Despite long-standing jokes about the poor handwriting of doctors, the U.S. Food and Drug Administration takes the situation seriously enough that it forced a local drug maker to rename its leading drug candidate.
MannKind Corp. changed the name of its innovative inhaled insulin Alfresa, which is under review by the FDA. The agency was concerned that pharmacists might confuse a prescription for the drug with another brand of insulin: Sanofi Aventis’ Apidra, which unlike Alfresa is administered by injection.
Given the recognition that Alfresa had already developed since the name was introduced more than a year ago, executives at the Valencia biotech weren’t pleased. But they came up with what they thought was the most palatable response: a near homophone – a name that is spelled differently but sounds the same. Meet Afrezza, a name announced this month a few days before an investor conference in San Francisco.
Unfortunately, the new name isn’t likely to get the insulin treatment – which combines a fast-acting insulin with a primary inhaler – approved any sooner. The FDA told the company Jan. 8 that it was running late in inspecting a contract lab that MannKind hopes can supply the insulin.
On the bright side, MannKind hadn’t spent a bunch of money plastering Alfresa over product materials. And Chief Scientific Officer Peter Richardson reported that the company’s billionaire founder, Chief Executive Al Mann, isn’t particularly distressed by the name change.
“Mr. Mann likes the Z’s very much,” Richardson said.
Obagi Sued by Founder
Celebrity dermatologist Dr. Zein Obagi is having an ugly split with the company he founded but no longer runs, Obagi Medical Products Inc.
ZO Skin Health, a second company Obagi founded, has filed a lawsuit, accusing the Long Beach company of engaging in anti-competitive practices that have hurt ZO.
Obagi Medical, a public company that sells specialized skin-care products prescribed after cosmetic surgery and other skin procedures, said last week that it was studying the complaint and intends to defend itself vigorously.
Obagi founded the company that later became Obagi Medical Products in 1988 to market products he had developed in his Beverly Hills practice. In 1997, he sold a controlling share in the company to outside investors, primarily a private equity firm called Stonington Partners. He is still its second largest individual shareholder.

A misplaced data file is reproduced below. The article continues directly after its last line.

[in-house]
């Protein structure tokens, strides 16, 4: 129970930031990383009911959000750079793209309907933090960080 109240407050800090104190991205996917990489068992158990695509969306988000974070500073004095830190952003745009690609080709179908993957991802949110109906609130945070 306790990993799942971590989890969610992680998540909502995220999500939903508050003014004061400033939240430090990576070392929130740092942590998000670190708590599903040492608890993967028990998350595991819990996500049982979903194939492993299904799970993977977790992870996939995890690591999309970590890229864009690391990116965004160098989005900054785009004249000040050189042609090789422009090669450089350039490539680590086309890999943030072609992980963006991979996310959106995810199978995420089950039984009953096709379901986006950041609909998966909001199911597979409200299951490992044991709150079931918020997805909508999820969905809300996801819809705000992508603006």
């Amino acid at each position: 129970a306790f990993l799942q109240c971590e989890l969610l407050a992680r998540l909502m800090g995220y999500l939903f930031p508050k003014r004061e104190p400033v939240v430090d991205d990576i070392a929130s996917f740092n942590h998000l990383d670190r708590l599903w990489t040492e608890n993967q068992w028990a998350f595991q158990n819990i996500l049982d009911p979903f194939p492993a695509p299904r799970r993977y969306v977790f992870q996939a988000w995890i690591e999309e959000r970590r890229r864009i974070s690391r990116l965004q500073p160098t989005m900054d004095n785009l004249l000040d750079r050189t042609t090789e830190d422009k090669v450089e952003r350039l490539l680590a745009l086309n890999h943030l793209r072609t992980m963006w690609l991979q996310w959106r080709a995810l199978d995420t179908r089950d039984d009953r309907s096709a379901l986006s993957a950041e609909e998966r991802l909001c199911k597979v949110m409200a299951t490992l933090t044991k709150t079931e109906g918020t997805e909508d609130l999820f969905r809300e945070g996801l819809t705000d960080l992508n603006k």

Obagi then began work on a high-quality skin line for the general public. The idea was that patients who no longer need Obagi Medical’s physician-supplied products could transition to ZO’s over-the-counter line.
Obagi alleges in the lawsuit filed in Los Angeles County Superior Court that he approached Obagi Medical to see if it wanted to market ZO’s products, but instead of negotiating in good faith. the company employed delaying tactics and intimidated other potential marketing partners. He even accuses it of blocking ZO’s sale to a Japanese drug company in the fall.
Obagi said ZO and Obagi Medical would have made good partners.
“This line represents a whole new philosophy for consumer skin-care products and it does not compete with the medical products that Obagi (Medical) makes,” he told the Business Journal.
As animal rights advocates have made progress in restricting the use of animals to test products for side effects, drug and cosmetic companies have stepped up their search for effective laboratory alternatives.
Now, Beverly Hills biotech Hurel Corp. and one of its corporate research partners, French cosmetics giant L’Oreal, said they have reached an important milestone for a technology that should make animal testing less important.
The technology, called Allergy Test on a Chip, involves an array of small laboratory dishes, called biochips, that contain modified cells from human organs. The biochips are connected so fluids can flow between them much as fluids flow through the human body. The chips are then tested for allergic reactions.
“Allergy Test on a Chip, if globally adopted, may dramatically reduce the use of animal tests in safety evaluation,” said Chief Executive Robert Freedman, an L.A. resident who founded Hurel in 2005 with his own and private equity money.
Hurel is working on another version of the technology with drugmaker Merck & Co. Inc. Freedman said live animal testing is a $4 billion industry yet to be tapped by such technologies.
Staff reporter Deborah Crowe can be reached at email@example.com or at (323) 549-5225, ext. 232.
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